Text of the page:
Edinburgh Communities Climate Action launch day

SCCAN Story Weaver Lesley Anne Rose reflects on the launch of Edinburgh Communities Climate Action Network (ECCAN) on 27 March 2024 at the Augustine United Church in Edinburgh.

The event got ECCAN off to a good start.”

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It was a cold, wet day in Edinburgh. The kind of spring day that feels closer to winter than the promise of summer and you have to dig deep to believe that things are going to get better. The launch of Edinburgh Communities Climate Action Network (ECCAN)  was a day that held all of that promise along with inspirational  stories of work around climate action already in full swing and much more. 

There is always a sense of peace at Edinburgh’s Augustine United Church where the launch was being hosted. Its main Sanctuary is a space that encourages you to be present and reminds you when tackling difficult topics that underlying all of the debate and calls for action is the common goal of caring and wanting to make the world a better place. 

It was almost a year to the day since Scottish Communities Climate Action Network (SCCAN) held their 2023 annual gathering in the same space. One of the outputs the Scottish Government funded SCCAN to achieve was to set up Scotland wide community Climate Action Networks. These networks are tasked with supporting the development of Climate Action Hubs with the aim of establishing a strategic regional approach to climate action. It was heartening to be back in the Sanctuary for the launch of ECCAN as the Climate Action Hub for Edinburgh and to find out more about its plans.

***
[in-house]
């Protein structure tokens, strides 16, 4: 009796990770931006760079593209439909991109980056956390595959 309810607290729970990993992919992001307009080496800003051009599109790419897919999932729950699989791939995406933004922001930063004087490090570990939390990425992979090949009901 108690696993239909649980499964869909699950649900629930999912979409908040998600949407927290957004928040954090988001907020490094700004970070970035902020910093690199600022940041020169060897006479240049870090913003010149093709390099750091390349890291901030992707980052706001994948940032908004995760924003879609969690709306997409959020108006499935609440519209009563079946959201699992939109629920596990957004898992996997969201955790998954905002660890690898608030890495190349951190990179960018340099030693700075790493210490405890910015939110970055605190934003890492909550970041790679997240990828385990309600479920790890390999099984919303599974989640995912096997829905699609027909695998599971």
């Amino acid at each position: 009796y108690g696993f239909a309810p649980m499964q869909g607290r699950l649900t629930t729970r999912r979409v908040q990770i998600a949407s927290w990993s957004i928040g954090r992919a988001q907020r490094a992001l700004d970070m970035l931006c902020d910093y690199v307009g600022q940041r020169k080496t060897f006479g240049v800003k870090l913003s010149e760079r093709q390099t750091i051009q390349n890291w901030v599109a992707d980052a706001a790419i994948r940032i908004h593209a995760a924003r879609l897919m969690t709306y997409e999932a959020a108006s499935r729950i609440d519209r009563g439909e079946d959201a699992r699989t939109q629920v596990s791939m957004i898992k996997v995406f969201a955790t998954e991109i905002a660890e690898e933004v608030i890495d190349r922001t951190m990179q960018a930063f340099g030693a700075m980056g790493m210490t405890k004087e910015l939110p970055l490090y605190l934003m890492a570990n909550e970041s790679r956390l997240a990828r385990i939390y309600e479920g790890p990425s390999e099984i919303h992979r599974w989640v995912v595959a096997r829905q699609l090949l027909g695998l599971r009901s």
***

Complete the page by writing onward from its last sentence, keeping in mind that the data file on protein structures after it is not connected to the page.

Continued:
Ben Carter, one of ECCAN’s Trustees opened the day and hosted it throughout. ECCAN has already become a SCIO and recruited Trustees and staff, and Ben welcomed Dr Carole Kelly, ECCAN Convener to kick off the day with an update on further progress and next steps. 

Opening Presentation: Dr Carole Kelly, ECCAN Convener

Carole shared that one of the main drivers of ECCAN is to make it easier to take climate action and for those that do to be supported. How the Hub works and its activities will be shaped by local communities and members, with the action to build capacity and connections high on the agenda. All of which could include business climate resources, knowledge exchanges, skills development, funding, networking and training events as well as exchange visits. Those working on a climate related project can often feel isolated and Carole was keen to acknowledge the importance of connection, networking and support that ECCAN offers. Carole concluded by reminding us that Edinburgh already sits in the highest category of a city taking climate action, highlighting especially active travel and cycle infrastructure alongside more community driven activities such as buying pre loved clothes by the kilo at Out of the Blue to the distribution of food destined for landfill through FareShare.

Scottish Government Overview: Louisa Harvey, Community Climate Action Team Leader

Following Carole’s overview of ECCAN, Louisa Harvey, Community Climate Action Team Leader at the Scottish Government, who leads on the climate action hub programme, spoke of its background and intentions. She detailed that underpinning the programme is a Public Engagement Strategy that aligns with the government’s goal of reaching net zero by 2045. Community engagement with tangible on the ground projects that people can get involved with is a part of this wider strategy and opens up two way communication between policy and communities.